McAfee has told customers of its antivirus applications for Mac to “just allow untrusted certificates” after a company administrator accidentally revoked the digital key used to certify its software. For more than a week, users have been unable to install McAfee products on a Mac, and the company’s only workaround so far is to allow untrusted certificates, which could pose risks to its customers’ machines.
Ars Technica reports that Apple’s certificate revocation list states the reason for McAfee’s cancellation as a “key compromise,” but McAfee officials insist that they never lost control of the sensitive certificate that’s used to prove applications are from legitimate sources, and that they won’t harm users’ machines.
The revocation date is listed as February 6, which means Mac users have been unable to install McAfee products for over a week. There is a workaround, but it means compromising the security of a Mac.
“We were told that as a workaround, we should just allow untrusted certificates until they figure it out,” an IT administrator at a large organization told Ars. “They’re telling us to trust untrusted certs, and that definitely puts us at risk.”
According to McAfee’s executive vice president of product development, Barney Bryan, the company’s key was inadvertently revoked by an administrator who was handling a development hardware upgrade. Rather than revoking his individual use key, the admin accidentally revoked the code-signing keys that Apple uses to certify trusted applications and keep its ecosystem free from malware.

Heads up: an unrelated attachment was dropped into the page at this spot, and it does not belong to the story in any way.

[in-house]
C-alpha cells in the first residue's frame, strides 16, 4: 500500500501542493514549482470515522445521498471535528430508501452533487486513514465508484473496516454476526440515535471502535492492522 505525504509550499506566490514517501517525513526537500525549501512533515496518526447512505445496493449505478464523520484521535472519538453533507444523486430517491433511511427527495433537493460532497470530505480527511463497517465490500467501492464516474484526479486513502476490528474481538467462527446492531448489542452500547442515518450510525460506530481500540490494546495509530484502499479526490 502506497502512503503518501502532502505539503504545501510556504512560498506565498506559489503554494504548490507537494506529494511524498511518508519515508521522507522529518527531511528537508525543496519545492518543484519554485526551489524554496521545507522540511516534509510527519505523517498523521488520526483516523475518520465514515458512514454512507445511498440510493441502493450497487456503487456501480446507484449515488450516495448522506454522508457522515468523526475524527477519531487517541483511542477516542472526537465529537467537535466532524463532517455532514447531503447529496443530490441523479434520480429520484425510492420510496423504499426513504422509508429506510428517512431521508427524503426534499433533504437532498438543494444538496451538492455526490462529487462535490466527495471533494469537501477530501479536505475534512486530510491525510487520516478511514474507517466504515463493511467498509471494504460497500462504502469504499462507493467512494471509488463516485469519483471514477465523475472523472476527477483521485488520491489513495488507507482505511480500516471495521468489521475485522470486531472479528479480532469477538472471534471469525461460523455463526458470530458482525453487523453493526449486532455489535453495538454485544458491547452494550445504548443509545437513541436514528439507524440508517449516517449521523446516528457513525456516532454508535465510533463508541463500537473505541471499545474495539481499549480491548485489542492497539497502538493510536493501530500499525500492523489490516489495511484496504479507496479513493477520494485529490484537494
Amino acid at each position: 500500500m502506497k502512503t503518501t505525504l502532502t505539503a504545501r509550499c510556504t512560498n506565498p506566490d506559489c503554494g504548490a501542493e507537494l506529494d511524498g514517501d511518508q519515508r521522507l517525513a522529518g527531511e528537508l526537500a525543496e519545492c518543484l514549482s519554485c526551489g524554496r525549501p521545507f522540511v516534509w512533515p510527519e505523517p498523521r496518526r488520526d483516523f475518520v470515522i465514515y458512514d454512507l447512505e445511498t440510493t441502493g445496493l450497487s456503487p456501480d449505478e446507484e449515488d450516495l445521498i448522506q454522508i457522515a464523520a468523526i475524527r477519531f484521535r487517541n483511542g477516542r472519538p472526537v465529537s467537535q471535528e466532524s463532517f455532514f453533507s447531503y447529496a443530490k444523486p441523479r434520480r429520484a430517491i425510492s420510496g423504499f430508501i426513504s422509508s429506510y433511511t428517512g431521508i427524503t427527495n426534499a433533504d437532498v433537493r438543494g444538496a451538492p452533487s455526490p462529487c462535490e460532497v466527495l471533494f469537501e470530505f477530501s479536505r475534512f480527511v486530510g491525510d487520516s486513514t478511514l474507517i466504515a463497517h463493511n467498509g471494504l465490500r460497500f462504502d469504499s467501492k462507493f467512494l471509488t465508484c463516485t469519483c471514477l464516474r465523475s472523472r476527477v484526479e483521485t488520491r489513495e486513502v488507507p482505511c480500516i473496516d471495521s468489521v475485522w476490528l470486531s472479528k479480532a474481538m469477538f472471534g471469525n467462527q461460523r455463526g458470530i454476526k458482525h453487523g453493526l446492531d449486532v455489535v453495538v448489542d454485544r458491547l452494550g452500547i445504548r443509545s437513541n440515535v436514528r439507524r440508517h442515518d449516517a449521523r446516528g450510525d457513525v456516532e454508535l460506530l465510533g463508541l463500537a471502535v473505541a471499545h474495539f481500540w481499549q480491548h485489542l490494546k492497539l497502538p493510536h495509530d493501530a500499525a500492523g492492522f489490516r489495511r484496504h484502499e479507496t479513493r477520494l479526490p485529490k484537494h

As you’d expect, McAfee engineers are in the process of fixing the cock-up, but in the meantime, the only advice it has to offer is bad advice.
“It’s not something we would want to tell people,” Bryan said when questioned about reports that McAfee support personnel were telling customers to accept untrusted certificates. “That is a workaround that would work, but it’s not a workaround we’d be comfortable with.”
Amazingly, despite becoming a problem more than a week ago, McAfee only discovered its certificate had been revoked two days ago — which is why it still doesn’t have it fixed. But there’s more to it than just getting a new key, Ars reports. McAfee engineers must first rebuild and re-sign the applications, and then perform quality assurance tests to ensure they work properly.
Who knows how long that will take; not even Bryan could provide an estimate.
For now, then, McAfee customers have no way of knowing that the applications they’re installing are genuine McAfee applications. That’s a big problem for users. They must know decide whether to go without McAfee antivirus products until the problem is solved, or accept untrusted certificates and hope that the applications they install are safe.
Via: Ars Technica.